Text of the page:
When exercising, a series of changes occur in our body, which vary according to the intensity, duration and conditions of the organism (for example, resistance or physical conditioning).
Think that doing physical activities, in general, requires a lot of the organism, changing its state of inertia. So the body’s forces and attention are focused on performing these activities, supplying energy to the muscles and ensuring that the work of other bodily systems does not fail.
It is as if the body had to divide the tasks, paying special attention to the exercises, as the physical demand is higher at this moment. But he also doesn’t want the heart or kidneys to stop working, so it needs a very smart and balanced distribution.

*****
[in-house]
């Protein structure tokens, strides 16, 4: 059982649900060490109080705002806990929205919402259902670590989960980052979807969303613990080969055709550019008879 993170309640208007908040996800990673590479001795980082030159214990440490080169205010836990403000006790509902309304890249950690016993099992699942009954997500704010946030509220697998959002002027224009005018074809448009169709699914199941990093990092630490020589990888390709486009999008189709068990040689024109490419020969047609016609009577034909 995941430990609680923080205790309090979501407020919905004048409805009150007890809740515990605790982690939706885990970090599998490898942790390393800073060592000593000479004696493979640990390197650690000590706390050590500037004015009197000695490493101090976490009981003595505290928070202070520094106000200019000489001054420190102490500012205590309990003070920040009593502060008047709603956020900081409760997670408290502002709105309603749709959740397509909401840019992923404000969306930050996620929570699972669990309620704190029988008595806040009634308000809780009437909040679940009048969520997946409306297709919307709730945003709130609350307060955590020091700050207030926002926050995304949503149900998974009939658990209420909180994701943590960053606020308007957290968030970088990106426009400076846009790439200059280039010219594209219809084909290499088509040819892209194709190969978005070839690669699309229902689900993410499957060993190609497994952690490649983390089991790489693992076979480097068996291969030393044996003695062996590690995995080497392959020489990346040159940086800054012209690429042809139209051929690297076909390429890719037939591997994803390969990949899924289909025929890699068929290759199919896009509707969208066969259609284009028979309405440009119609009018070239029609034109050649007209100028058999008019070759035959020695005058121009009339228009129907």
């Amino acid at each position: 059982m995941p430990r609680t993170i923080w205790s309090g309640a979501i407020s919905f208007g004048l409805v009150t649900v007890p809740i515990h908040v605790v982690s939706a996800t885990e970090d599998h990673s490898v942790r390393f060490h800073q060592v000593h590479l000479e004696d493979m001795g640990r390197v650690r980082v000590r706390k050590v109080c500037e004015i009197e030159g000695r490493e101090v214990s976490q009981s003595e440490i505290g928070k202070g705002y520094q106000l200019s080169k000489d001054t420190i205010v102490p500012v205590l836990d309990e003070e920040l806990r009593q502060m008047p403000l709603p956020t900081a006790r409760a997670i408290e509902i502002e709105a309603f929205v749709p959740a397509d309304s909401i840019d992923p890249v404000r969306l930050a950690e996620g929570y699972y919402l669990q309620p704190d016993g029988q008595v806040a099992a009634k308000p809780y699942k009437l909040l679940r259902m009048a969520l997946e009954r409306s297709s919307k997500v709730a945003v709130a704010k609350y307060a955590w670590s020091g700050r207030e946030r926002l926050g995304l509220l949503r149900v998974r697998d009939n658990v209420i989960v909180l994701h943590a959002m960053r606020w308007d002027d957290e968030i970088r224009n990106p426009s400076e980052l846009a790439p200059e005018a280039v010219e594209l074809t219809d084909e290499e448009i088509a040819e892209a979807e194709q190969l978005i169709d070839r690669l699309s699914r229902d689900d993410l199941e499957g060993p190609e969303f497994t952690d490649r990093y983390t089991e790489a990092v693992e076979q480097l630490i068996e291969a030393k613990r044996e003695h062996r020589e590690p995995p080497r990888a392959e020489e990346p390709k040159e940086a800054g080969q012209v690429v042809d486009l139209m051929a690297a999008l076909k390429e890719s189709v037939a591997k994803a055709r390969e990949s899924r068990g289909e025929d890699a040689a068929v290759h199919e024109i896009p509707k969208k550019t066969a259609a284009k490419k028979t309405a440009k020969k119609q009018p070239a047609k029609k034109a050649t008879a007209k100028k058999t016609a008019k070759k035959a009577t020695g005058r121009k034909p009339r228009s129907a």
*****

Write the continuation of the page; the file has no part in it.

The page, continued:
The activities promote a temporary catabolic reaction in the muscles, with the release of some amino acids from the muscle tissue, at the same time that protein synthesis (amino acid entry into the tissue) is paused.
Between 4 and 8 hours after the end of the exercise, the muscle begins to recover and may even increase the synthesis of amino acids at that time.
Studies point out that leucine is highly degraded during intense exercise, especially when the practitioner is not physically fit.
Thus, people who are starting at the gym tend to spend more leucine than that colleague who has been training for years.
All this effort of the activity generates microlesions in the muscular fibers, that need to be repaired.